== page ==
I’d Rather Go Blind at Clapham’s Omnibus Theatre reclaims the narrative for mothers in the justice system

By Anna Mackenzie
October 1 2019, 13.15

Inspired by real-life experiences of motherhood within the criminal justice system, a new production by Futures Theatre opens today at Clapham’s Omnibus Theatre.

The London-based charity will present I’d Rather Go Blind by Somalia Seaton from October 1 – 5.

The play explores themes of judgement and hope with the portrayal of a mother and daughter whose relationship is altered by external social circumstances.

Ms Seaton said: “It’s about the loopholes that women who have come into contact with the criminal justice system have to jump through in order to mother their own children, and it’s about reclaiming our own narratives.”

She added: “I’m really fascinated by the strength and power of our minds – the multitudes of worlds we can conjure up to survive trauma.

“I also remain overwhelmed with anger at the sheer volume of women who lose custody of their children through coming into contact with the criminal justice system.”

The play is the third commission from Futures creative engagement project An Alternative Life.

It is based on the lived experiences of women at The Beth Centre, a Lambeth support facility for women affected by the repercussions of custody.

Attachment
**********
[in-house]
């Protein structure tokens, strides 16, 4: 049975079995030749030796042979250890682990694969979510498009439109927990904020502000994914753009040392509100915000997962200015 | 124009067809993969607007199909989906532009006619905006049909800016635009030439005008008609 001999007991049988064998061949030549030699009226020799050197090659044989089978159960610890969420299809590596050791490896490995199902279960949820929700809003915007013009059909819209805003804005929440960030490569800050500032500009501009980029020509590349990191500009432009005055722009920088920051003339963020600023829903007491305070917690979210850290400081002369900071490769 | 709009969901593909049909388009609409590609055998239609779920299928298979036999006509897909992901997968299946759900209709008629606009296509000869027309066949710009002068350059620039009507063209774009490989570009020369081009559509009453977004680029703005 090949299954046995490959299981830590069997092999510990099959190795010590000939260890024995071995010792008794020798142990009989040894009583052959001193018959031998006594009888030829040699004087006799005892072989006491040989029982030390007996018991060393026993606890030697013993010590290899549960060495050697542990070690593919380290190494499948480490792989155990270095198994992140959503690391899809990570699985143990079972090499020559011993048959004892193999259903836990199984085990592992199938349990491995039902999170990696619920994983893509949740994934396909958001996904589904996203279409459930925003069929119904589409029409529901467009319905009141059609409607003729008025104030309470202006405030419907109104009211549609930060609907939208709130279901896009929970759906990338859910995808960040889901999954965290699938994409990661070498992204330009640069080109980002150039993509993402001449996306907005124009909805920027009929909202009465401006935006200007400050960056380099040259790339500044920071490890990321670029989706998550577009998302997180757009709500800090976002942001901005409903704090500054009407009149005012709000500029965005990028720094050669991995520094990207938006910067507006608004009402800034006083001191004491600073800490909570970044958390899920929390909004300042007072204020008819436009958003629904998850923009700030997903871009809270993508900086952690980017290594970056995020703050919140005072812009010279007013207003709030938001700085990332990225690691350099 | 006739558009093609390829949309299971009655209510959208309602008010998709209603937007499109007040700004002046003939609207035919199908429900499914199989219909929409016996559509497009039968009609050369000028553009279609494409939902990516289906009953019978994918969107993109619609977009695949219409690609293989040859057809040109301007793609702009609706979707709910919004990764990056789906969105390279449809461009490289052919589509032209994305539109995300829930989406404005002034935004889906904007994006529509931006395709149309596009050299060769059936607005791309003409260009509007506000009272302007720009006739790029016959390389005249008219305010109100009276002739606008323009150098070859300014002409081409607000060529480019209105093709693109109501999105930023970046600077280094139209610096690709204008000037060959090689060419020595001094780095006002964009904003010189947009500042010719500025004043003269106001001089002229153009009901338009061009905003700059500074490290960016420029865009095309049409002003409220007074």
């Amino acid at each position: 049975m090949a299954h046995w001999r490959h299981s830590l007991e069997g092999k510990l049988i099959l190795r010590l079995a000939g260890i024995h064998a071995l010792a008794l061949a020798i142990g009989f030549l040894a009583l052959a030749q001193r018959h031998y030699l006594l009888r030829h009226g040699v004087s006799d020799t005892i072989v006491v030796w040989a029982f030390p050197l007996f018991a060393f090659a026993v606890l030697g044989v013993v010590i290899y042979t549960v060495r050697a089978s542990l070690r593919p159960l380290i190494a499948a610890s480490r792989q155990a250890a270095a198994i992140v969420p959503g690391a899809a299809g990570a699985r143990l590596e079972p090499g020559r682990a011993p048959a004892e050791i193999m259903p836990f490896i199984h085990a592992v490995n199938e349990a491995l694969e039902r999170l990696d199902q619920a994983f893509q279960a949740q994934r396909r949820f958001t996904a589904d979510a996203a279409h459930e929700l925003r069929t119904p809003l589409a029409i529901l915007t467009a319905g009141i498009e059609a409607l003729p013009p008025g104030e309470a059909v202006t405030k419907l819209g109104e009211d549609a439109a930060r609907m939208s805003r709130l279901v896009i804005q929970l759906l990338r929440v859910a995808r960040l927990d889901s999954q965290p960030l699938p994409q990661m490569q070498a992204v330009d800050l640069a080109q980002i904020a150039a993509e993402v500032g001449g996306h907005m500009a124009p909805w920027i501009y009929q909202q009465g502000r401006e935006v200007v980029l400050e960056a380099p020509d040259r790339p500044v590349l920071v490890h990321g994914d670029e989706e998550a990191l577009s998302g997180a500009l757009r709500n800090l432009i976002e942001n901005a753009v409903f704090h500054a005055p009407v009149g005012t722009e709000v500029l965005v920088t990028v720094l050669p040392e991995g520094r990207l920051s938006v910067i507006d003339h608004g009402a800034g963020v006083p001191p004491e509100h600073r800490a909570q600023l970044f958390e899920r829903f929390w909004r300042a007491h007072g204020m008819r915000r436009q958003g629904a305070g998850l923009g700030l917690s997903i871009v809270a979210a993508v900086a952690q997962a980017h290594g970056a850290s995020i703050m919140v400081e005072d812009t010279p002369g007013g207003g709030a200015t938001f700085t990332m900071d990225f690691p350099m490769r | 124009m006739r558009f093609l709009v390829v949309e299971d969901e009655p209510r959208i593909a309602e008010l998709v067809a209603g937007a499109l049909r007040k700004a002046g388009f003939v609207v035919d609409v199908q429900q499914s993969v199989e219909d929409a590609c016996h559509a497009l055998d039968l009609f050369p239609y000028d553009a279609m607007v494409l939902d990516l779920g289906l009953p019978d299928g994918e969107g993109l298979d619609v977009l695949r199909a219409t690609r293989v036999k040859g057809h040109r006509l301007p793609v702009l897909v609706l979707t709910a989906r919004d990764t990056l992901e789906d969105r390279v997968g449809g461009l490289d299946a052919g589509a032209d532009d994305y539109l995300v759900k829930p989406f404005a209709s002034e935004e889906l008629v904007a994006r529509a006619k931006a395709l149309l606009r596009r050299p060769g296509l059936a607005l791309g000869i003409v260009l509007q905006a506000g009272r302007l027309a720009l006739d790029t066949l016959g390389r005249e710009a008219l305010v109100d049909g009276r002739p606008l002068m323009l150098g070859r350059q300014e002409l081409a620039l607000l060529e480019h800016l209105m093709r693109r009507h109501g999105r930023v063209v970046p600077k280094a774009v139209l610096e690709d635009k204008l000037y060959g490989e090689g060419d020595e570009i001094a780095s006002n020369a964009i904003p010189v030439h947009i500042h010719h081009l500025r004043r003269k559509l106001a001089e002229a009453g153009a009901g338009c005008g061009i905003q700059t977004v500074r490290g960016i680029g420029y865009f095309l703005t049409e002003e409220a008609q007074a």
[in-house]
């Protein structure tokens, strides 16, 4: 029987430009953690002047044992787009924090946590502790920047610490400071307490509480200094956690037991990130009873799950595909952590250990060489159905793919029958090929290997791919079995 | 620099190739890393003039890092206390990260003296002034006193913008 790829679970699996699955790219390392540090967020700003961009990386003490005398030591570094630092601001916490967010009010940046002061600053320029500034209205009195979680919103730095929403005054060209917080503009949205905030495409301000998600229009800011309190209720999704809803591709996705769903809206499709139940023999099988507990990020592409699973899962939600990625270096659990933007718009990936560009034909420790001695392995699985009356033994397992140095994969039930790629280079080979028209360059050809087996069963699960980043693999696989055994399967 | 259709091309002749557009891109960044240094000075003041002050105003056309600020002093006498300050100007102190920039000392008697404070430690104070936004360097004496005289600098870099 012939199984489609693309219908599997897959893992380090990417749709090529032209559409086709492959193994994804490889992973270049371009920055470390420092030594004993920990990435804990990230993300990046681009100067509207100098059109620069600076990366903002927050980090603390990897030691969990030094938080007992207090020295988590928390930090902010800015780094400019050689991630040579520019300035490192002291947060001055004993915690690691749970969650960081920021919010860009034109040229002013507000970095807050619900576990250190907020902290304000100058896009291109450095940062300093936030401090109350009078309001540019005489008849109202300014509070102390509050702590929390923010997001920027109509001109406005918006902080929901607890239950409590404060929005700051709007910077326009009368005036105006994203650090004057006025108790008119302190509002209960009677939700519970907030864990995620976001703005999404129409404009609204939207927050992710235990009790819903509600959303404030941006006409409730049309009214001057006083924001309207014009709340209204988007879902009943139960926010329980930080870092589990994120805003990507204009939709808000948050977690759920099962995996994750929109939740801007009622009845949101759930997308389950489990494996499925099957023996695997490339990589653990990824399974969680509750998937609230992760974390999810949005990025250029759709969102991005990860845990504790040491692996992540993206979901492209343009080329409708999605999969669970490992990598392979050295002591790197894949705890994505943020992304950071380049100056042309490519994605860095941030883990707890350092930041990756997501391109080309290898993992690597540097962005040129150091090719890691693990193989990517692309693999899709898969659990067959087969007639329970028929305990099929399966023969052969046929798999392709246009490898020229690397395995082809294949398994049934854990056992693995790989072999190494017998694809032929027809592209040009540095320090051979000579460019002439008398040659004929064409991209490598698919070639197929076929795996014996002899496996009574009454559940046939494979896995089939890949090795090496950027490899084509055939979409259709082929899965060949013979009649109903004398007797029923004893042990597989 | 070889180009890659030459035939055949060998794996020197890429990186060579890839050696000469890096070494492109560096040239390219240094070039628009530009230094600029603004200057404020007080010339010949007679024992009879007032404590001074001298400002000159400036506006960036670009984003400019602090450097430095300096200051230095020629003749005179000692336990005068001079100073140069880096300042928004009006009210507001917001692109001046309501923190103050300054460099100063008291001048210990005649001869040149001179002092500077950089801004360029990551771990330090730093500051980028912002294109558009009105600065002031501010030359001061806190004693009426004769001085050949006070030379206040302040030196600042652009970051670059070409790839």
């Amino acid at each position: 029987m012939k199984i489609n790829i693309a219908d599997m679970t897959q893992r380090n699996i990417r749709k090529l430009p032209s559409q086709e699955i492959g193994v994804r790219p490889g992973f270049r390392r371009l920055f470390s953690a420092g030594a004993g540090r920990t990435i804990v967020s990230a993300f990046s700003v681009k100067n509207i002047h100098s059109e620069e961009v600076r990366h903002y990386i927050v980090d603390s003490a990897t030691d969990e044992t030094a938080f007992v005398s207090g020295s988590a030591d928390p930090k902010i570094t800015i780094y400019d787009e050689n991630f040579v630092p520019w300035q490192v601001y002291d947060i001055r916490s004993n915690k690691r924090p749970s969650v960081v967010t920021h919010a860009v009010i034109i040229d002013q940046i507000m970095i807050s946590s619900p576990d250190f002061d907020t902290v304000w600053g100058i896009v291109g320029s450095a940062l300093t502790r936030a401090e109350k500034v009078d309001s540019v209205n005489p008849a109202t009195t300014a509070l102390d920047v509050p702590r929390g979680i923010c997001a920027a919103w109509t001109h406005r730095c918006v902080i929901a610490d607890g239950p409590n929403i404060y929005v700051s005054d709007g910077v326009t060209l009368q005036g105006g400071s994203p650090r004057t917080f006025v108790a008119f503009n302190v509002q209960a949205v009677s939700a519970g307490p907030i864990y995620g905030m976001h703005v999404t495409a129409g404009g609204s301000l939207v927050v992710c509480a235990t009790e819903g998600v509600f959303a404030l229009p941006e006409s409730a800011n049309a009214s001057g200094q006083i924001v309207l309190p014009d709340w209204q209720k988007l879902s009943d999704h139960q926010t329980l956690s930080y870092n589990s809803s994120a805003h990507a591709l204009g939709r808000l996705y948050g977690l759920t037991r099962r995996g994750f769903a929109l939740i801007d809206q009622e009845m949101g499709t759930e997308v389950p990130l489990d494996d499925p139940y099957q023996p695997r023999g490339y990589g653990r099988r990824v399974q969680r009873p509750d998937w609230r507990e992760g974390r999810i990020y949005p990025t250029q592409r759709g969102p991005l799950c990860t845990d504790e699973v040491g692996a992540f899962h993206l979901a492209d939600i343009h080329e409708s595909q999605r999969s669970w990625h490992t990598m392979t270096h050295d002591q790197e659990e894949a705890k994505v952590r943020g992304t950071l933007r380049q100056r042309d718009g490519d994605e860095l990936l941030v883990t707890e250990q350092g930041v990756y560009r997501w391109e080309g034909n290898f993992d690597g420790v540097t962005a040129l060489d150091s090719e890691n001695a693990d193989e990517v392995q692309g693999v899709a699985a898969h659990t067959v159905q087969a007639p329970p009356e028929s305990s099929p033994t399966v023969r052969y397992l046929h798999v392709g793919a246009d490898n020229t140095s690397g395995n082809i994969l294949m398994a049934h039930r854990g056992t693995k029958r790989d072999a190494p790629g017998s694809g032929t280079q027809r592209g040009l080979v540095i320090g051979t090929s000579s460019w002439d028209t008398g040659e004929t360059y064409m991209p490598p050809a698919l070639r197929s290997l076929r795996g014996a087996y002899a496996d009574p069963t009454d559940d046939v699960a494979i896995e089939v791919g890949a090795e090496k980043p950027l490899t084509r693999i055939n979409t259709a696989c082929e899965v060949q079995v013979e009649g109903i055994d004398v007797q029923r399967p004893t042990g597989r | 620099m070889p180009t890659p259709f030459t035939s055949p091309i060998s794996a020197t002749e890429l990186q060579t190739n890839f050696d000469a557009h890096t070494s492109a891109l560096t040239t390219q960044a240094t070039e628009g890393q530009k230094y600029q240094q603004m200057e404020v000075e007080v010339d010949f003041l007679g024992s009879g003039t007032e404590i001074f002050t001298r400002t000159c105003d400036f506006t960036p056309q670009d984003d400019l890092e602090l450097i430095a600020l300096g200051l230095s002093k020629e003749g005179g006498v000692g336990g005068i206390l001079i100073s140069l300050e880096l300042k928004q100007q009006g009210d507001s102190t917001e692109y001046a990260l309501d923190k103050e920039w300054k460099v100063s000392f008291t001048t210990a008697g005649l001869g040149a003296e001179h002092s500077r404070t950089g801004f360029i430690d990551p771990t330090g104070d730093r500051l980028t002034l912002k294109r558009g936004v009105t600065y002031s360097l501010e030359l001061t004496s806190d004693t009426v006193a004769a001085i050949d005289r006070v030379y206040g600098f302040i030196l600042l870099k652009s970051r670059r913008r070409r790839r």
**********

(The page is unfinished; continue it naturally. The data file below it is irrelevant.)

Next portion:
Futures worked with the centre in 2017 and ran weekly creative workshops for women to share their experiences.

Director Caroline Bryant said she is excited for those involved to see the piece of theatre that has been inspired by their stories.

She said: “We want to create productions that have really gritty art, from the stories that we’re not so often hearing in the theatre that are the voices of women that don’t have the privilege or space for their voice in lots of parts of society.”

Founded by Ms Bryant in 1992, Futures Theatre champions female-led artistic teams to celebrate untold stories and amplify underrepresented voices.

Stemming from her own experience as an actor, Ms Bryant said she established the company to have more control over the work that she was seeing and being offered.

She said: “It gave me a platform from which I could, in some small way, influence creative work to be what I think is important, which is inclusive and broad and hearing lots of different peoples’ stories.”

The director said she hopes audiences of I’d Rather Go Blind will gain an understanding of the complexities faced by women within the justice system.

The play marks the fourth Futures Theatre production to be brought to Omnibus Theatre. Tickets cost £16 and £13 for concession and can be pre-booked here.

Related Articles